Wednesday, March 27, 2013

Lancaster County, Pennsylvania: Man Guilty of Falsifying Airplane Inspection Records

A Lancaster County man, Joel Stout of Elizabethtown, pleaded guilty today to participating in a fraud conspiracy involving the unauthorized certification of inspections of aircraft at the Flying Tigers, Inc., a former airplane mechanical repair business in Marietta, PA.  Stout’s father, Jay Stout, the president of Flying Tigers, Inc., and Howard Gunter, a retired FAA examiner, are also charged in the scheme which involved aircraft parts and inspections.  Stout pleaded guilty to all seven counts of conspiracy and mail fraud charged.

Between October 2006 and October 2009, Joel Stout was employed as a Flying Tigers’ airplane mechanic.  His inspection authority certification had expired on March 31, 2006.  Flying Tigers performed annual inspections on aircraft, despite the absence of a certified mechanic with inspection authority.  In order to conceal the absence of an IA, Flying Tigers, Joel Stout and his conspirators: did not fill out the aircraft and engine log books, leaving no written record of the inspections; forged the signature of a certified mechanic as having performed inspections; arranged for Howard Gunter to sign off annual inspections despite the fact that he did not perform the inspections; or placed their own names in the log books as the authorized individual certifying the inspection.  The fraud also included billing customers for the inspections that were not properly certified.  Stout also committed mail and wire fraud by mailing invoices for the fraudulently performed inspections and receiving payments from customers.

U.S. District Court Judge Harvey Bartle, III, scheduled a sentencing hearing for June 24, 2013.  Stout faces a possible statutory sentence of 20 years in prison for each mail fraud count and 5 years in prison for the conspiracy, a fine of up to $1.75 million, mandatory restitution and supervised release.


Lancaster County aircraft maintenance firm principal pleads guilty in federal fraud case 

A principal in a now-closed Lancaster County aircraft maintenance firm could land in prison after pleading guilty Tuesday to federal mail fraud and conspiracy charges.

Joel Stout, 32, of the Marietta-based Flying Tigers Inc. is accused of doing work on private aircraft without proper certifications and then conspiring to falsify maintenance and inspection records.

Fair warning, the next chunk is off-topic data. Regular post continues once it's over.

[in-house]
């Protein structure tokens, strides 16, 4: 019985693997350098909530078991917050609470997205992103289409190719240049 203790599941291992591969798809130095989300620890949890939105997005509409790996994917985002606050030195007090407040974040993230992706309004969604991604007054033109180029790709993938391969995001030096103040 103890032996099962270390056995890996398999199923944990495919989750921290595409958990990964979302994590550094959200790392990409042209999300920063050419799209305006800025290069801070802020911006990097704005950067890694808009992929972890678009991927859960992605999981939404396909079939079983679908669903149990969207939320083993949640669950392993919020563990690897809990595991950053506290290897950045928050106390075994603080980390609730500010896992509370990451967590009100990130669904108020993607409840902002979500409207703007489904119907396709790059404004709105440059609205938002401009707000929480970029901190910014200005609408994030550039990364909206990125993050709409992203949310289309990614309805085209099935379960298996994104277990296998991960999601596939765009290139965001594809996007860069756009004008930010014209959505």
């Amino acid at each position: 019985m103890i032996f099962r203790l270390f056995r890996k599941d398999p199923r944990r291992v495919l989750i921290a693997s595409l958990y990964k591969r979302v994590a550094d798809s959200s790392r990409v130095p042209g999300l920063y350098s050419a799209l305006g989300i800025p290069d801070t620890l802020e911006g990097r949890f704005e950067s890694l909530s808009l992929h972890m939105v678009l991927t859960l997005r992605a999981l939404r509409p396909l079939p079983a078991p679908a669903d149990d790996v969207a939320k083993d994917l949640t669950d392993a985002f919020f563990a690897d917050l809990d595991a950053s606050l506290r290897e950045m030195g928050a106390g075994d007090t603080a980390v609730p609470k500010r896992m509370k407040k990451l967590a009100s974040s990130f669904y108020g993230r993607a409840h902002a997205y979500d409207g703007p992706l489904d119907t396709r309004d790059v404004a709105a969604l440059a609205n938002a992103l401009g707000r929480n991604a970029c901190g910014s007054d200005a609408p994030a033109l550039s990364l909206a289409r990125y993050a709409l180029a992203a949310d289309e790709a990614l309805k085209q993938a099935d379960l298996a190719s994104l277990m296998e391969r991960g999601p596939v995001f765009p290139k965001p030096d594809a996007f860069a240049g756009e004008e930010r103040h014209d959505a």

His father, Jay Stout, 53, the company president, and Howard Gunter, a former Federal Aviation Administration examiner, also are charged in the alleged scam.

Federal investigators claim the Stouts and Gunter conducted the fraud from 2006 to 2009 at the Flying Tigers headquarters at the private Donegal Springs Airpark. They were indicted in August.

According to the indictment, Jay Stout and Joel Stout performed work on aircraft and did inspections without being certified. The Stouts forged the name of a certified aircraft mechanic in some instances and in other cases Gunter signed off on inspections he didn't perform, investigators said.

When the FAA began investigating, the Stouts destroyed or altered maintenance log books for aircraft to try to cover up the fraud, the indictment alleges. Some of the original log books with incriminating entries were recovered during a May 2008 search of Joel Stout's home, investigators said.

They said Flying Tigers used the mail to bill and receive payment for the uncertified work.

Joel Stout pleaded guilty before U.S. Eastern District Judge Harvey Bartle III to six counts of mail fraud and one charge of conspiring to commit fraud concerning aircraft parts and mail and wire fraud.

He has no plea deal, records show. His plea documents indicate he could face up to 125 years in prison and $1.75 million in fines. Bartle has scheduled his sentencing for June.

Jay Stout and Gunter are scheduled for trial in May. Bartle recently rejected a plea to drop the case against the 77-year-old Gunter, who sought the dismissal due to poor health.  

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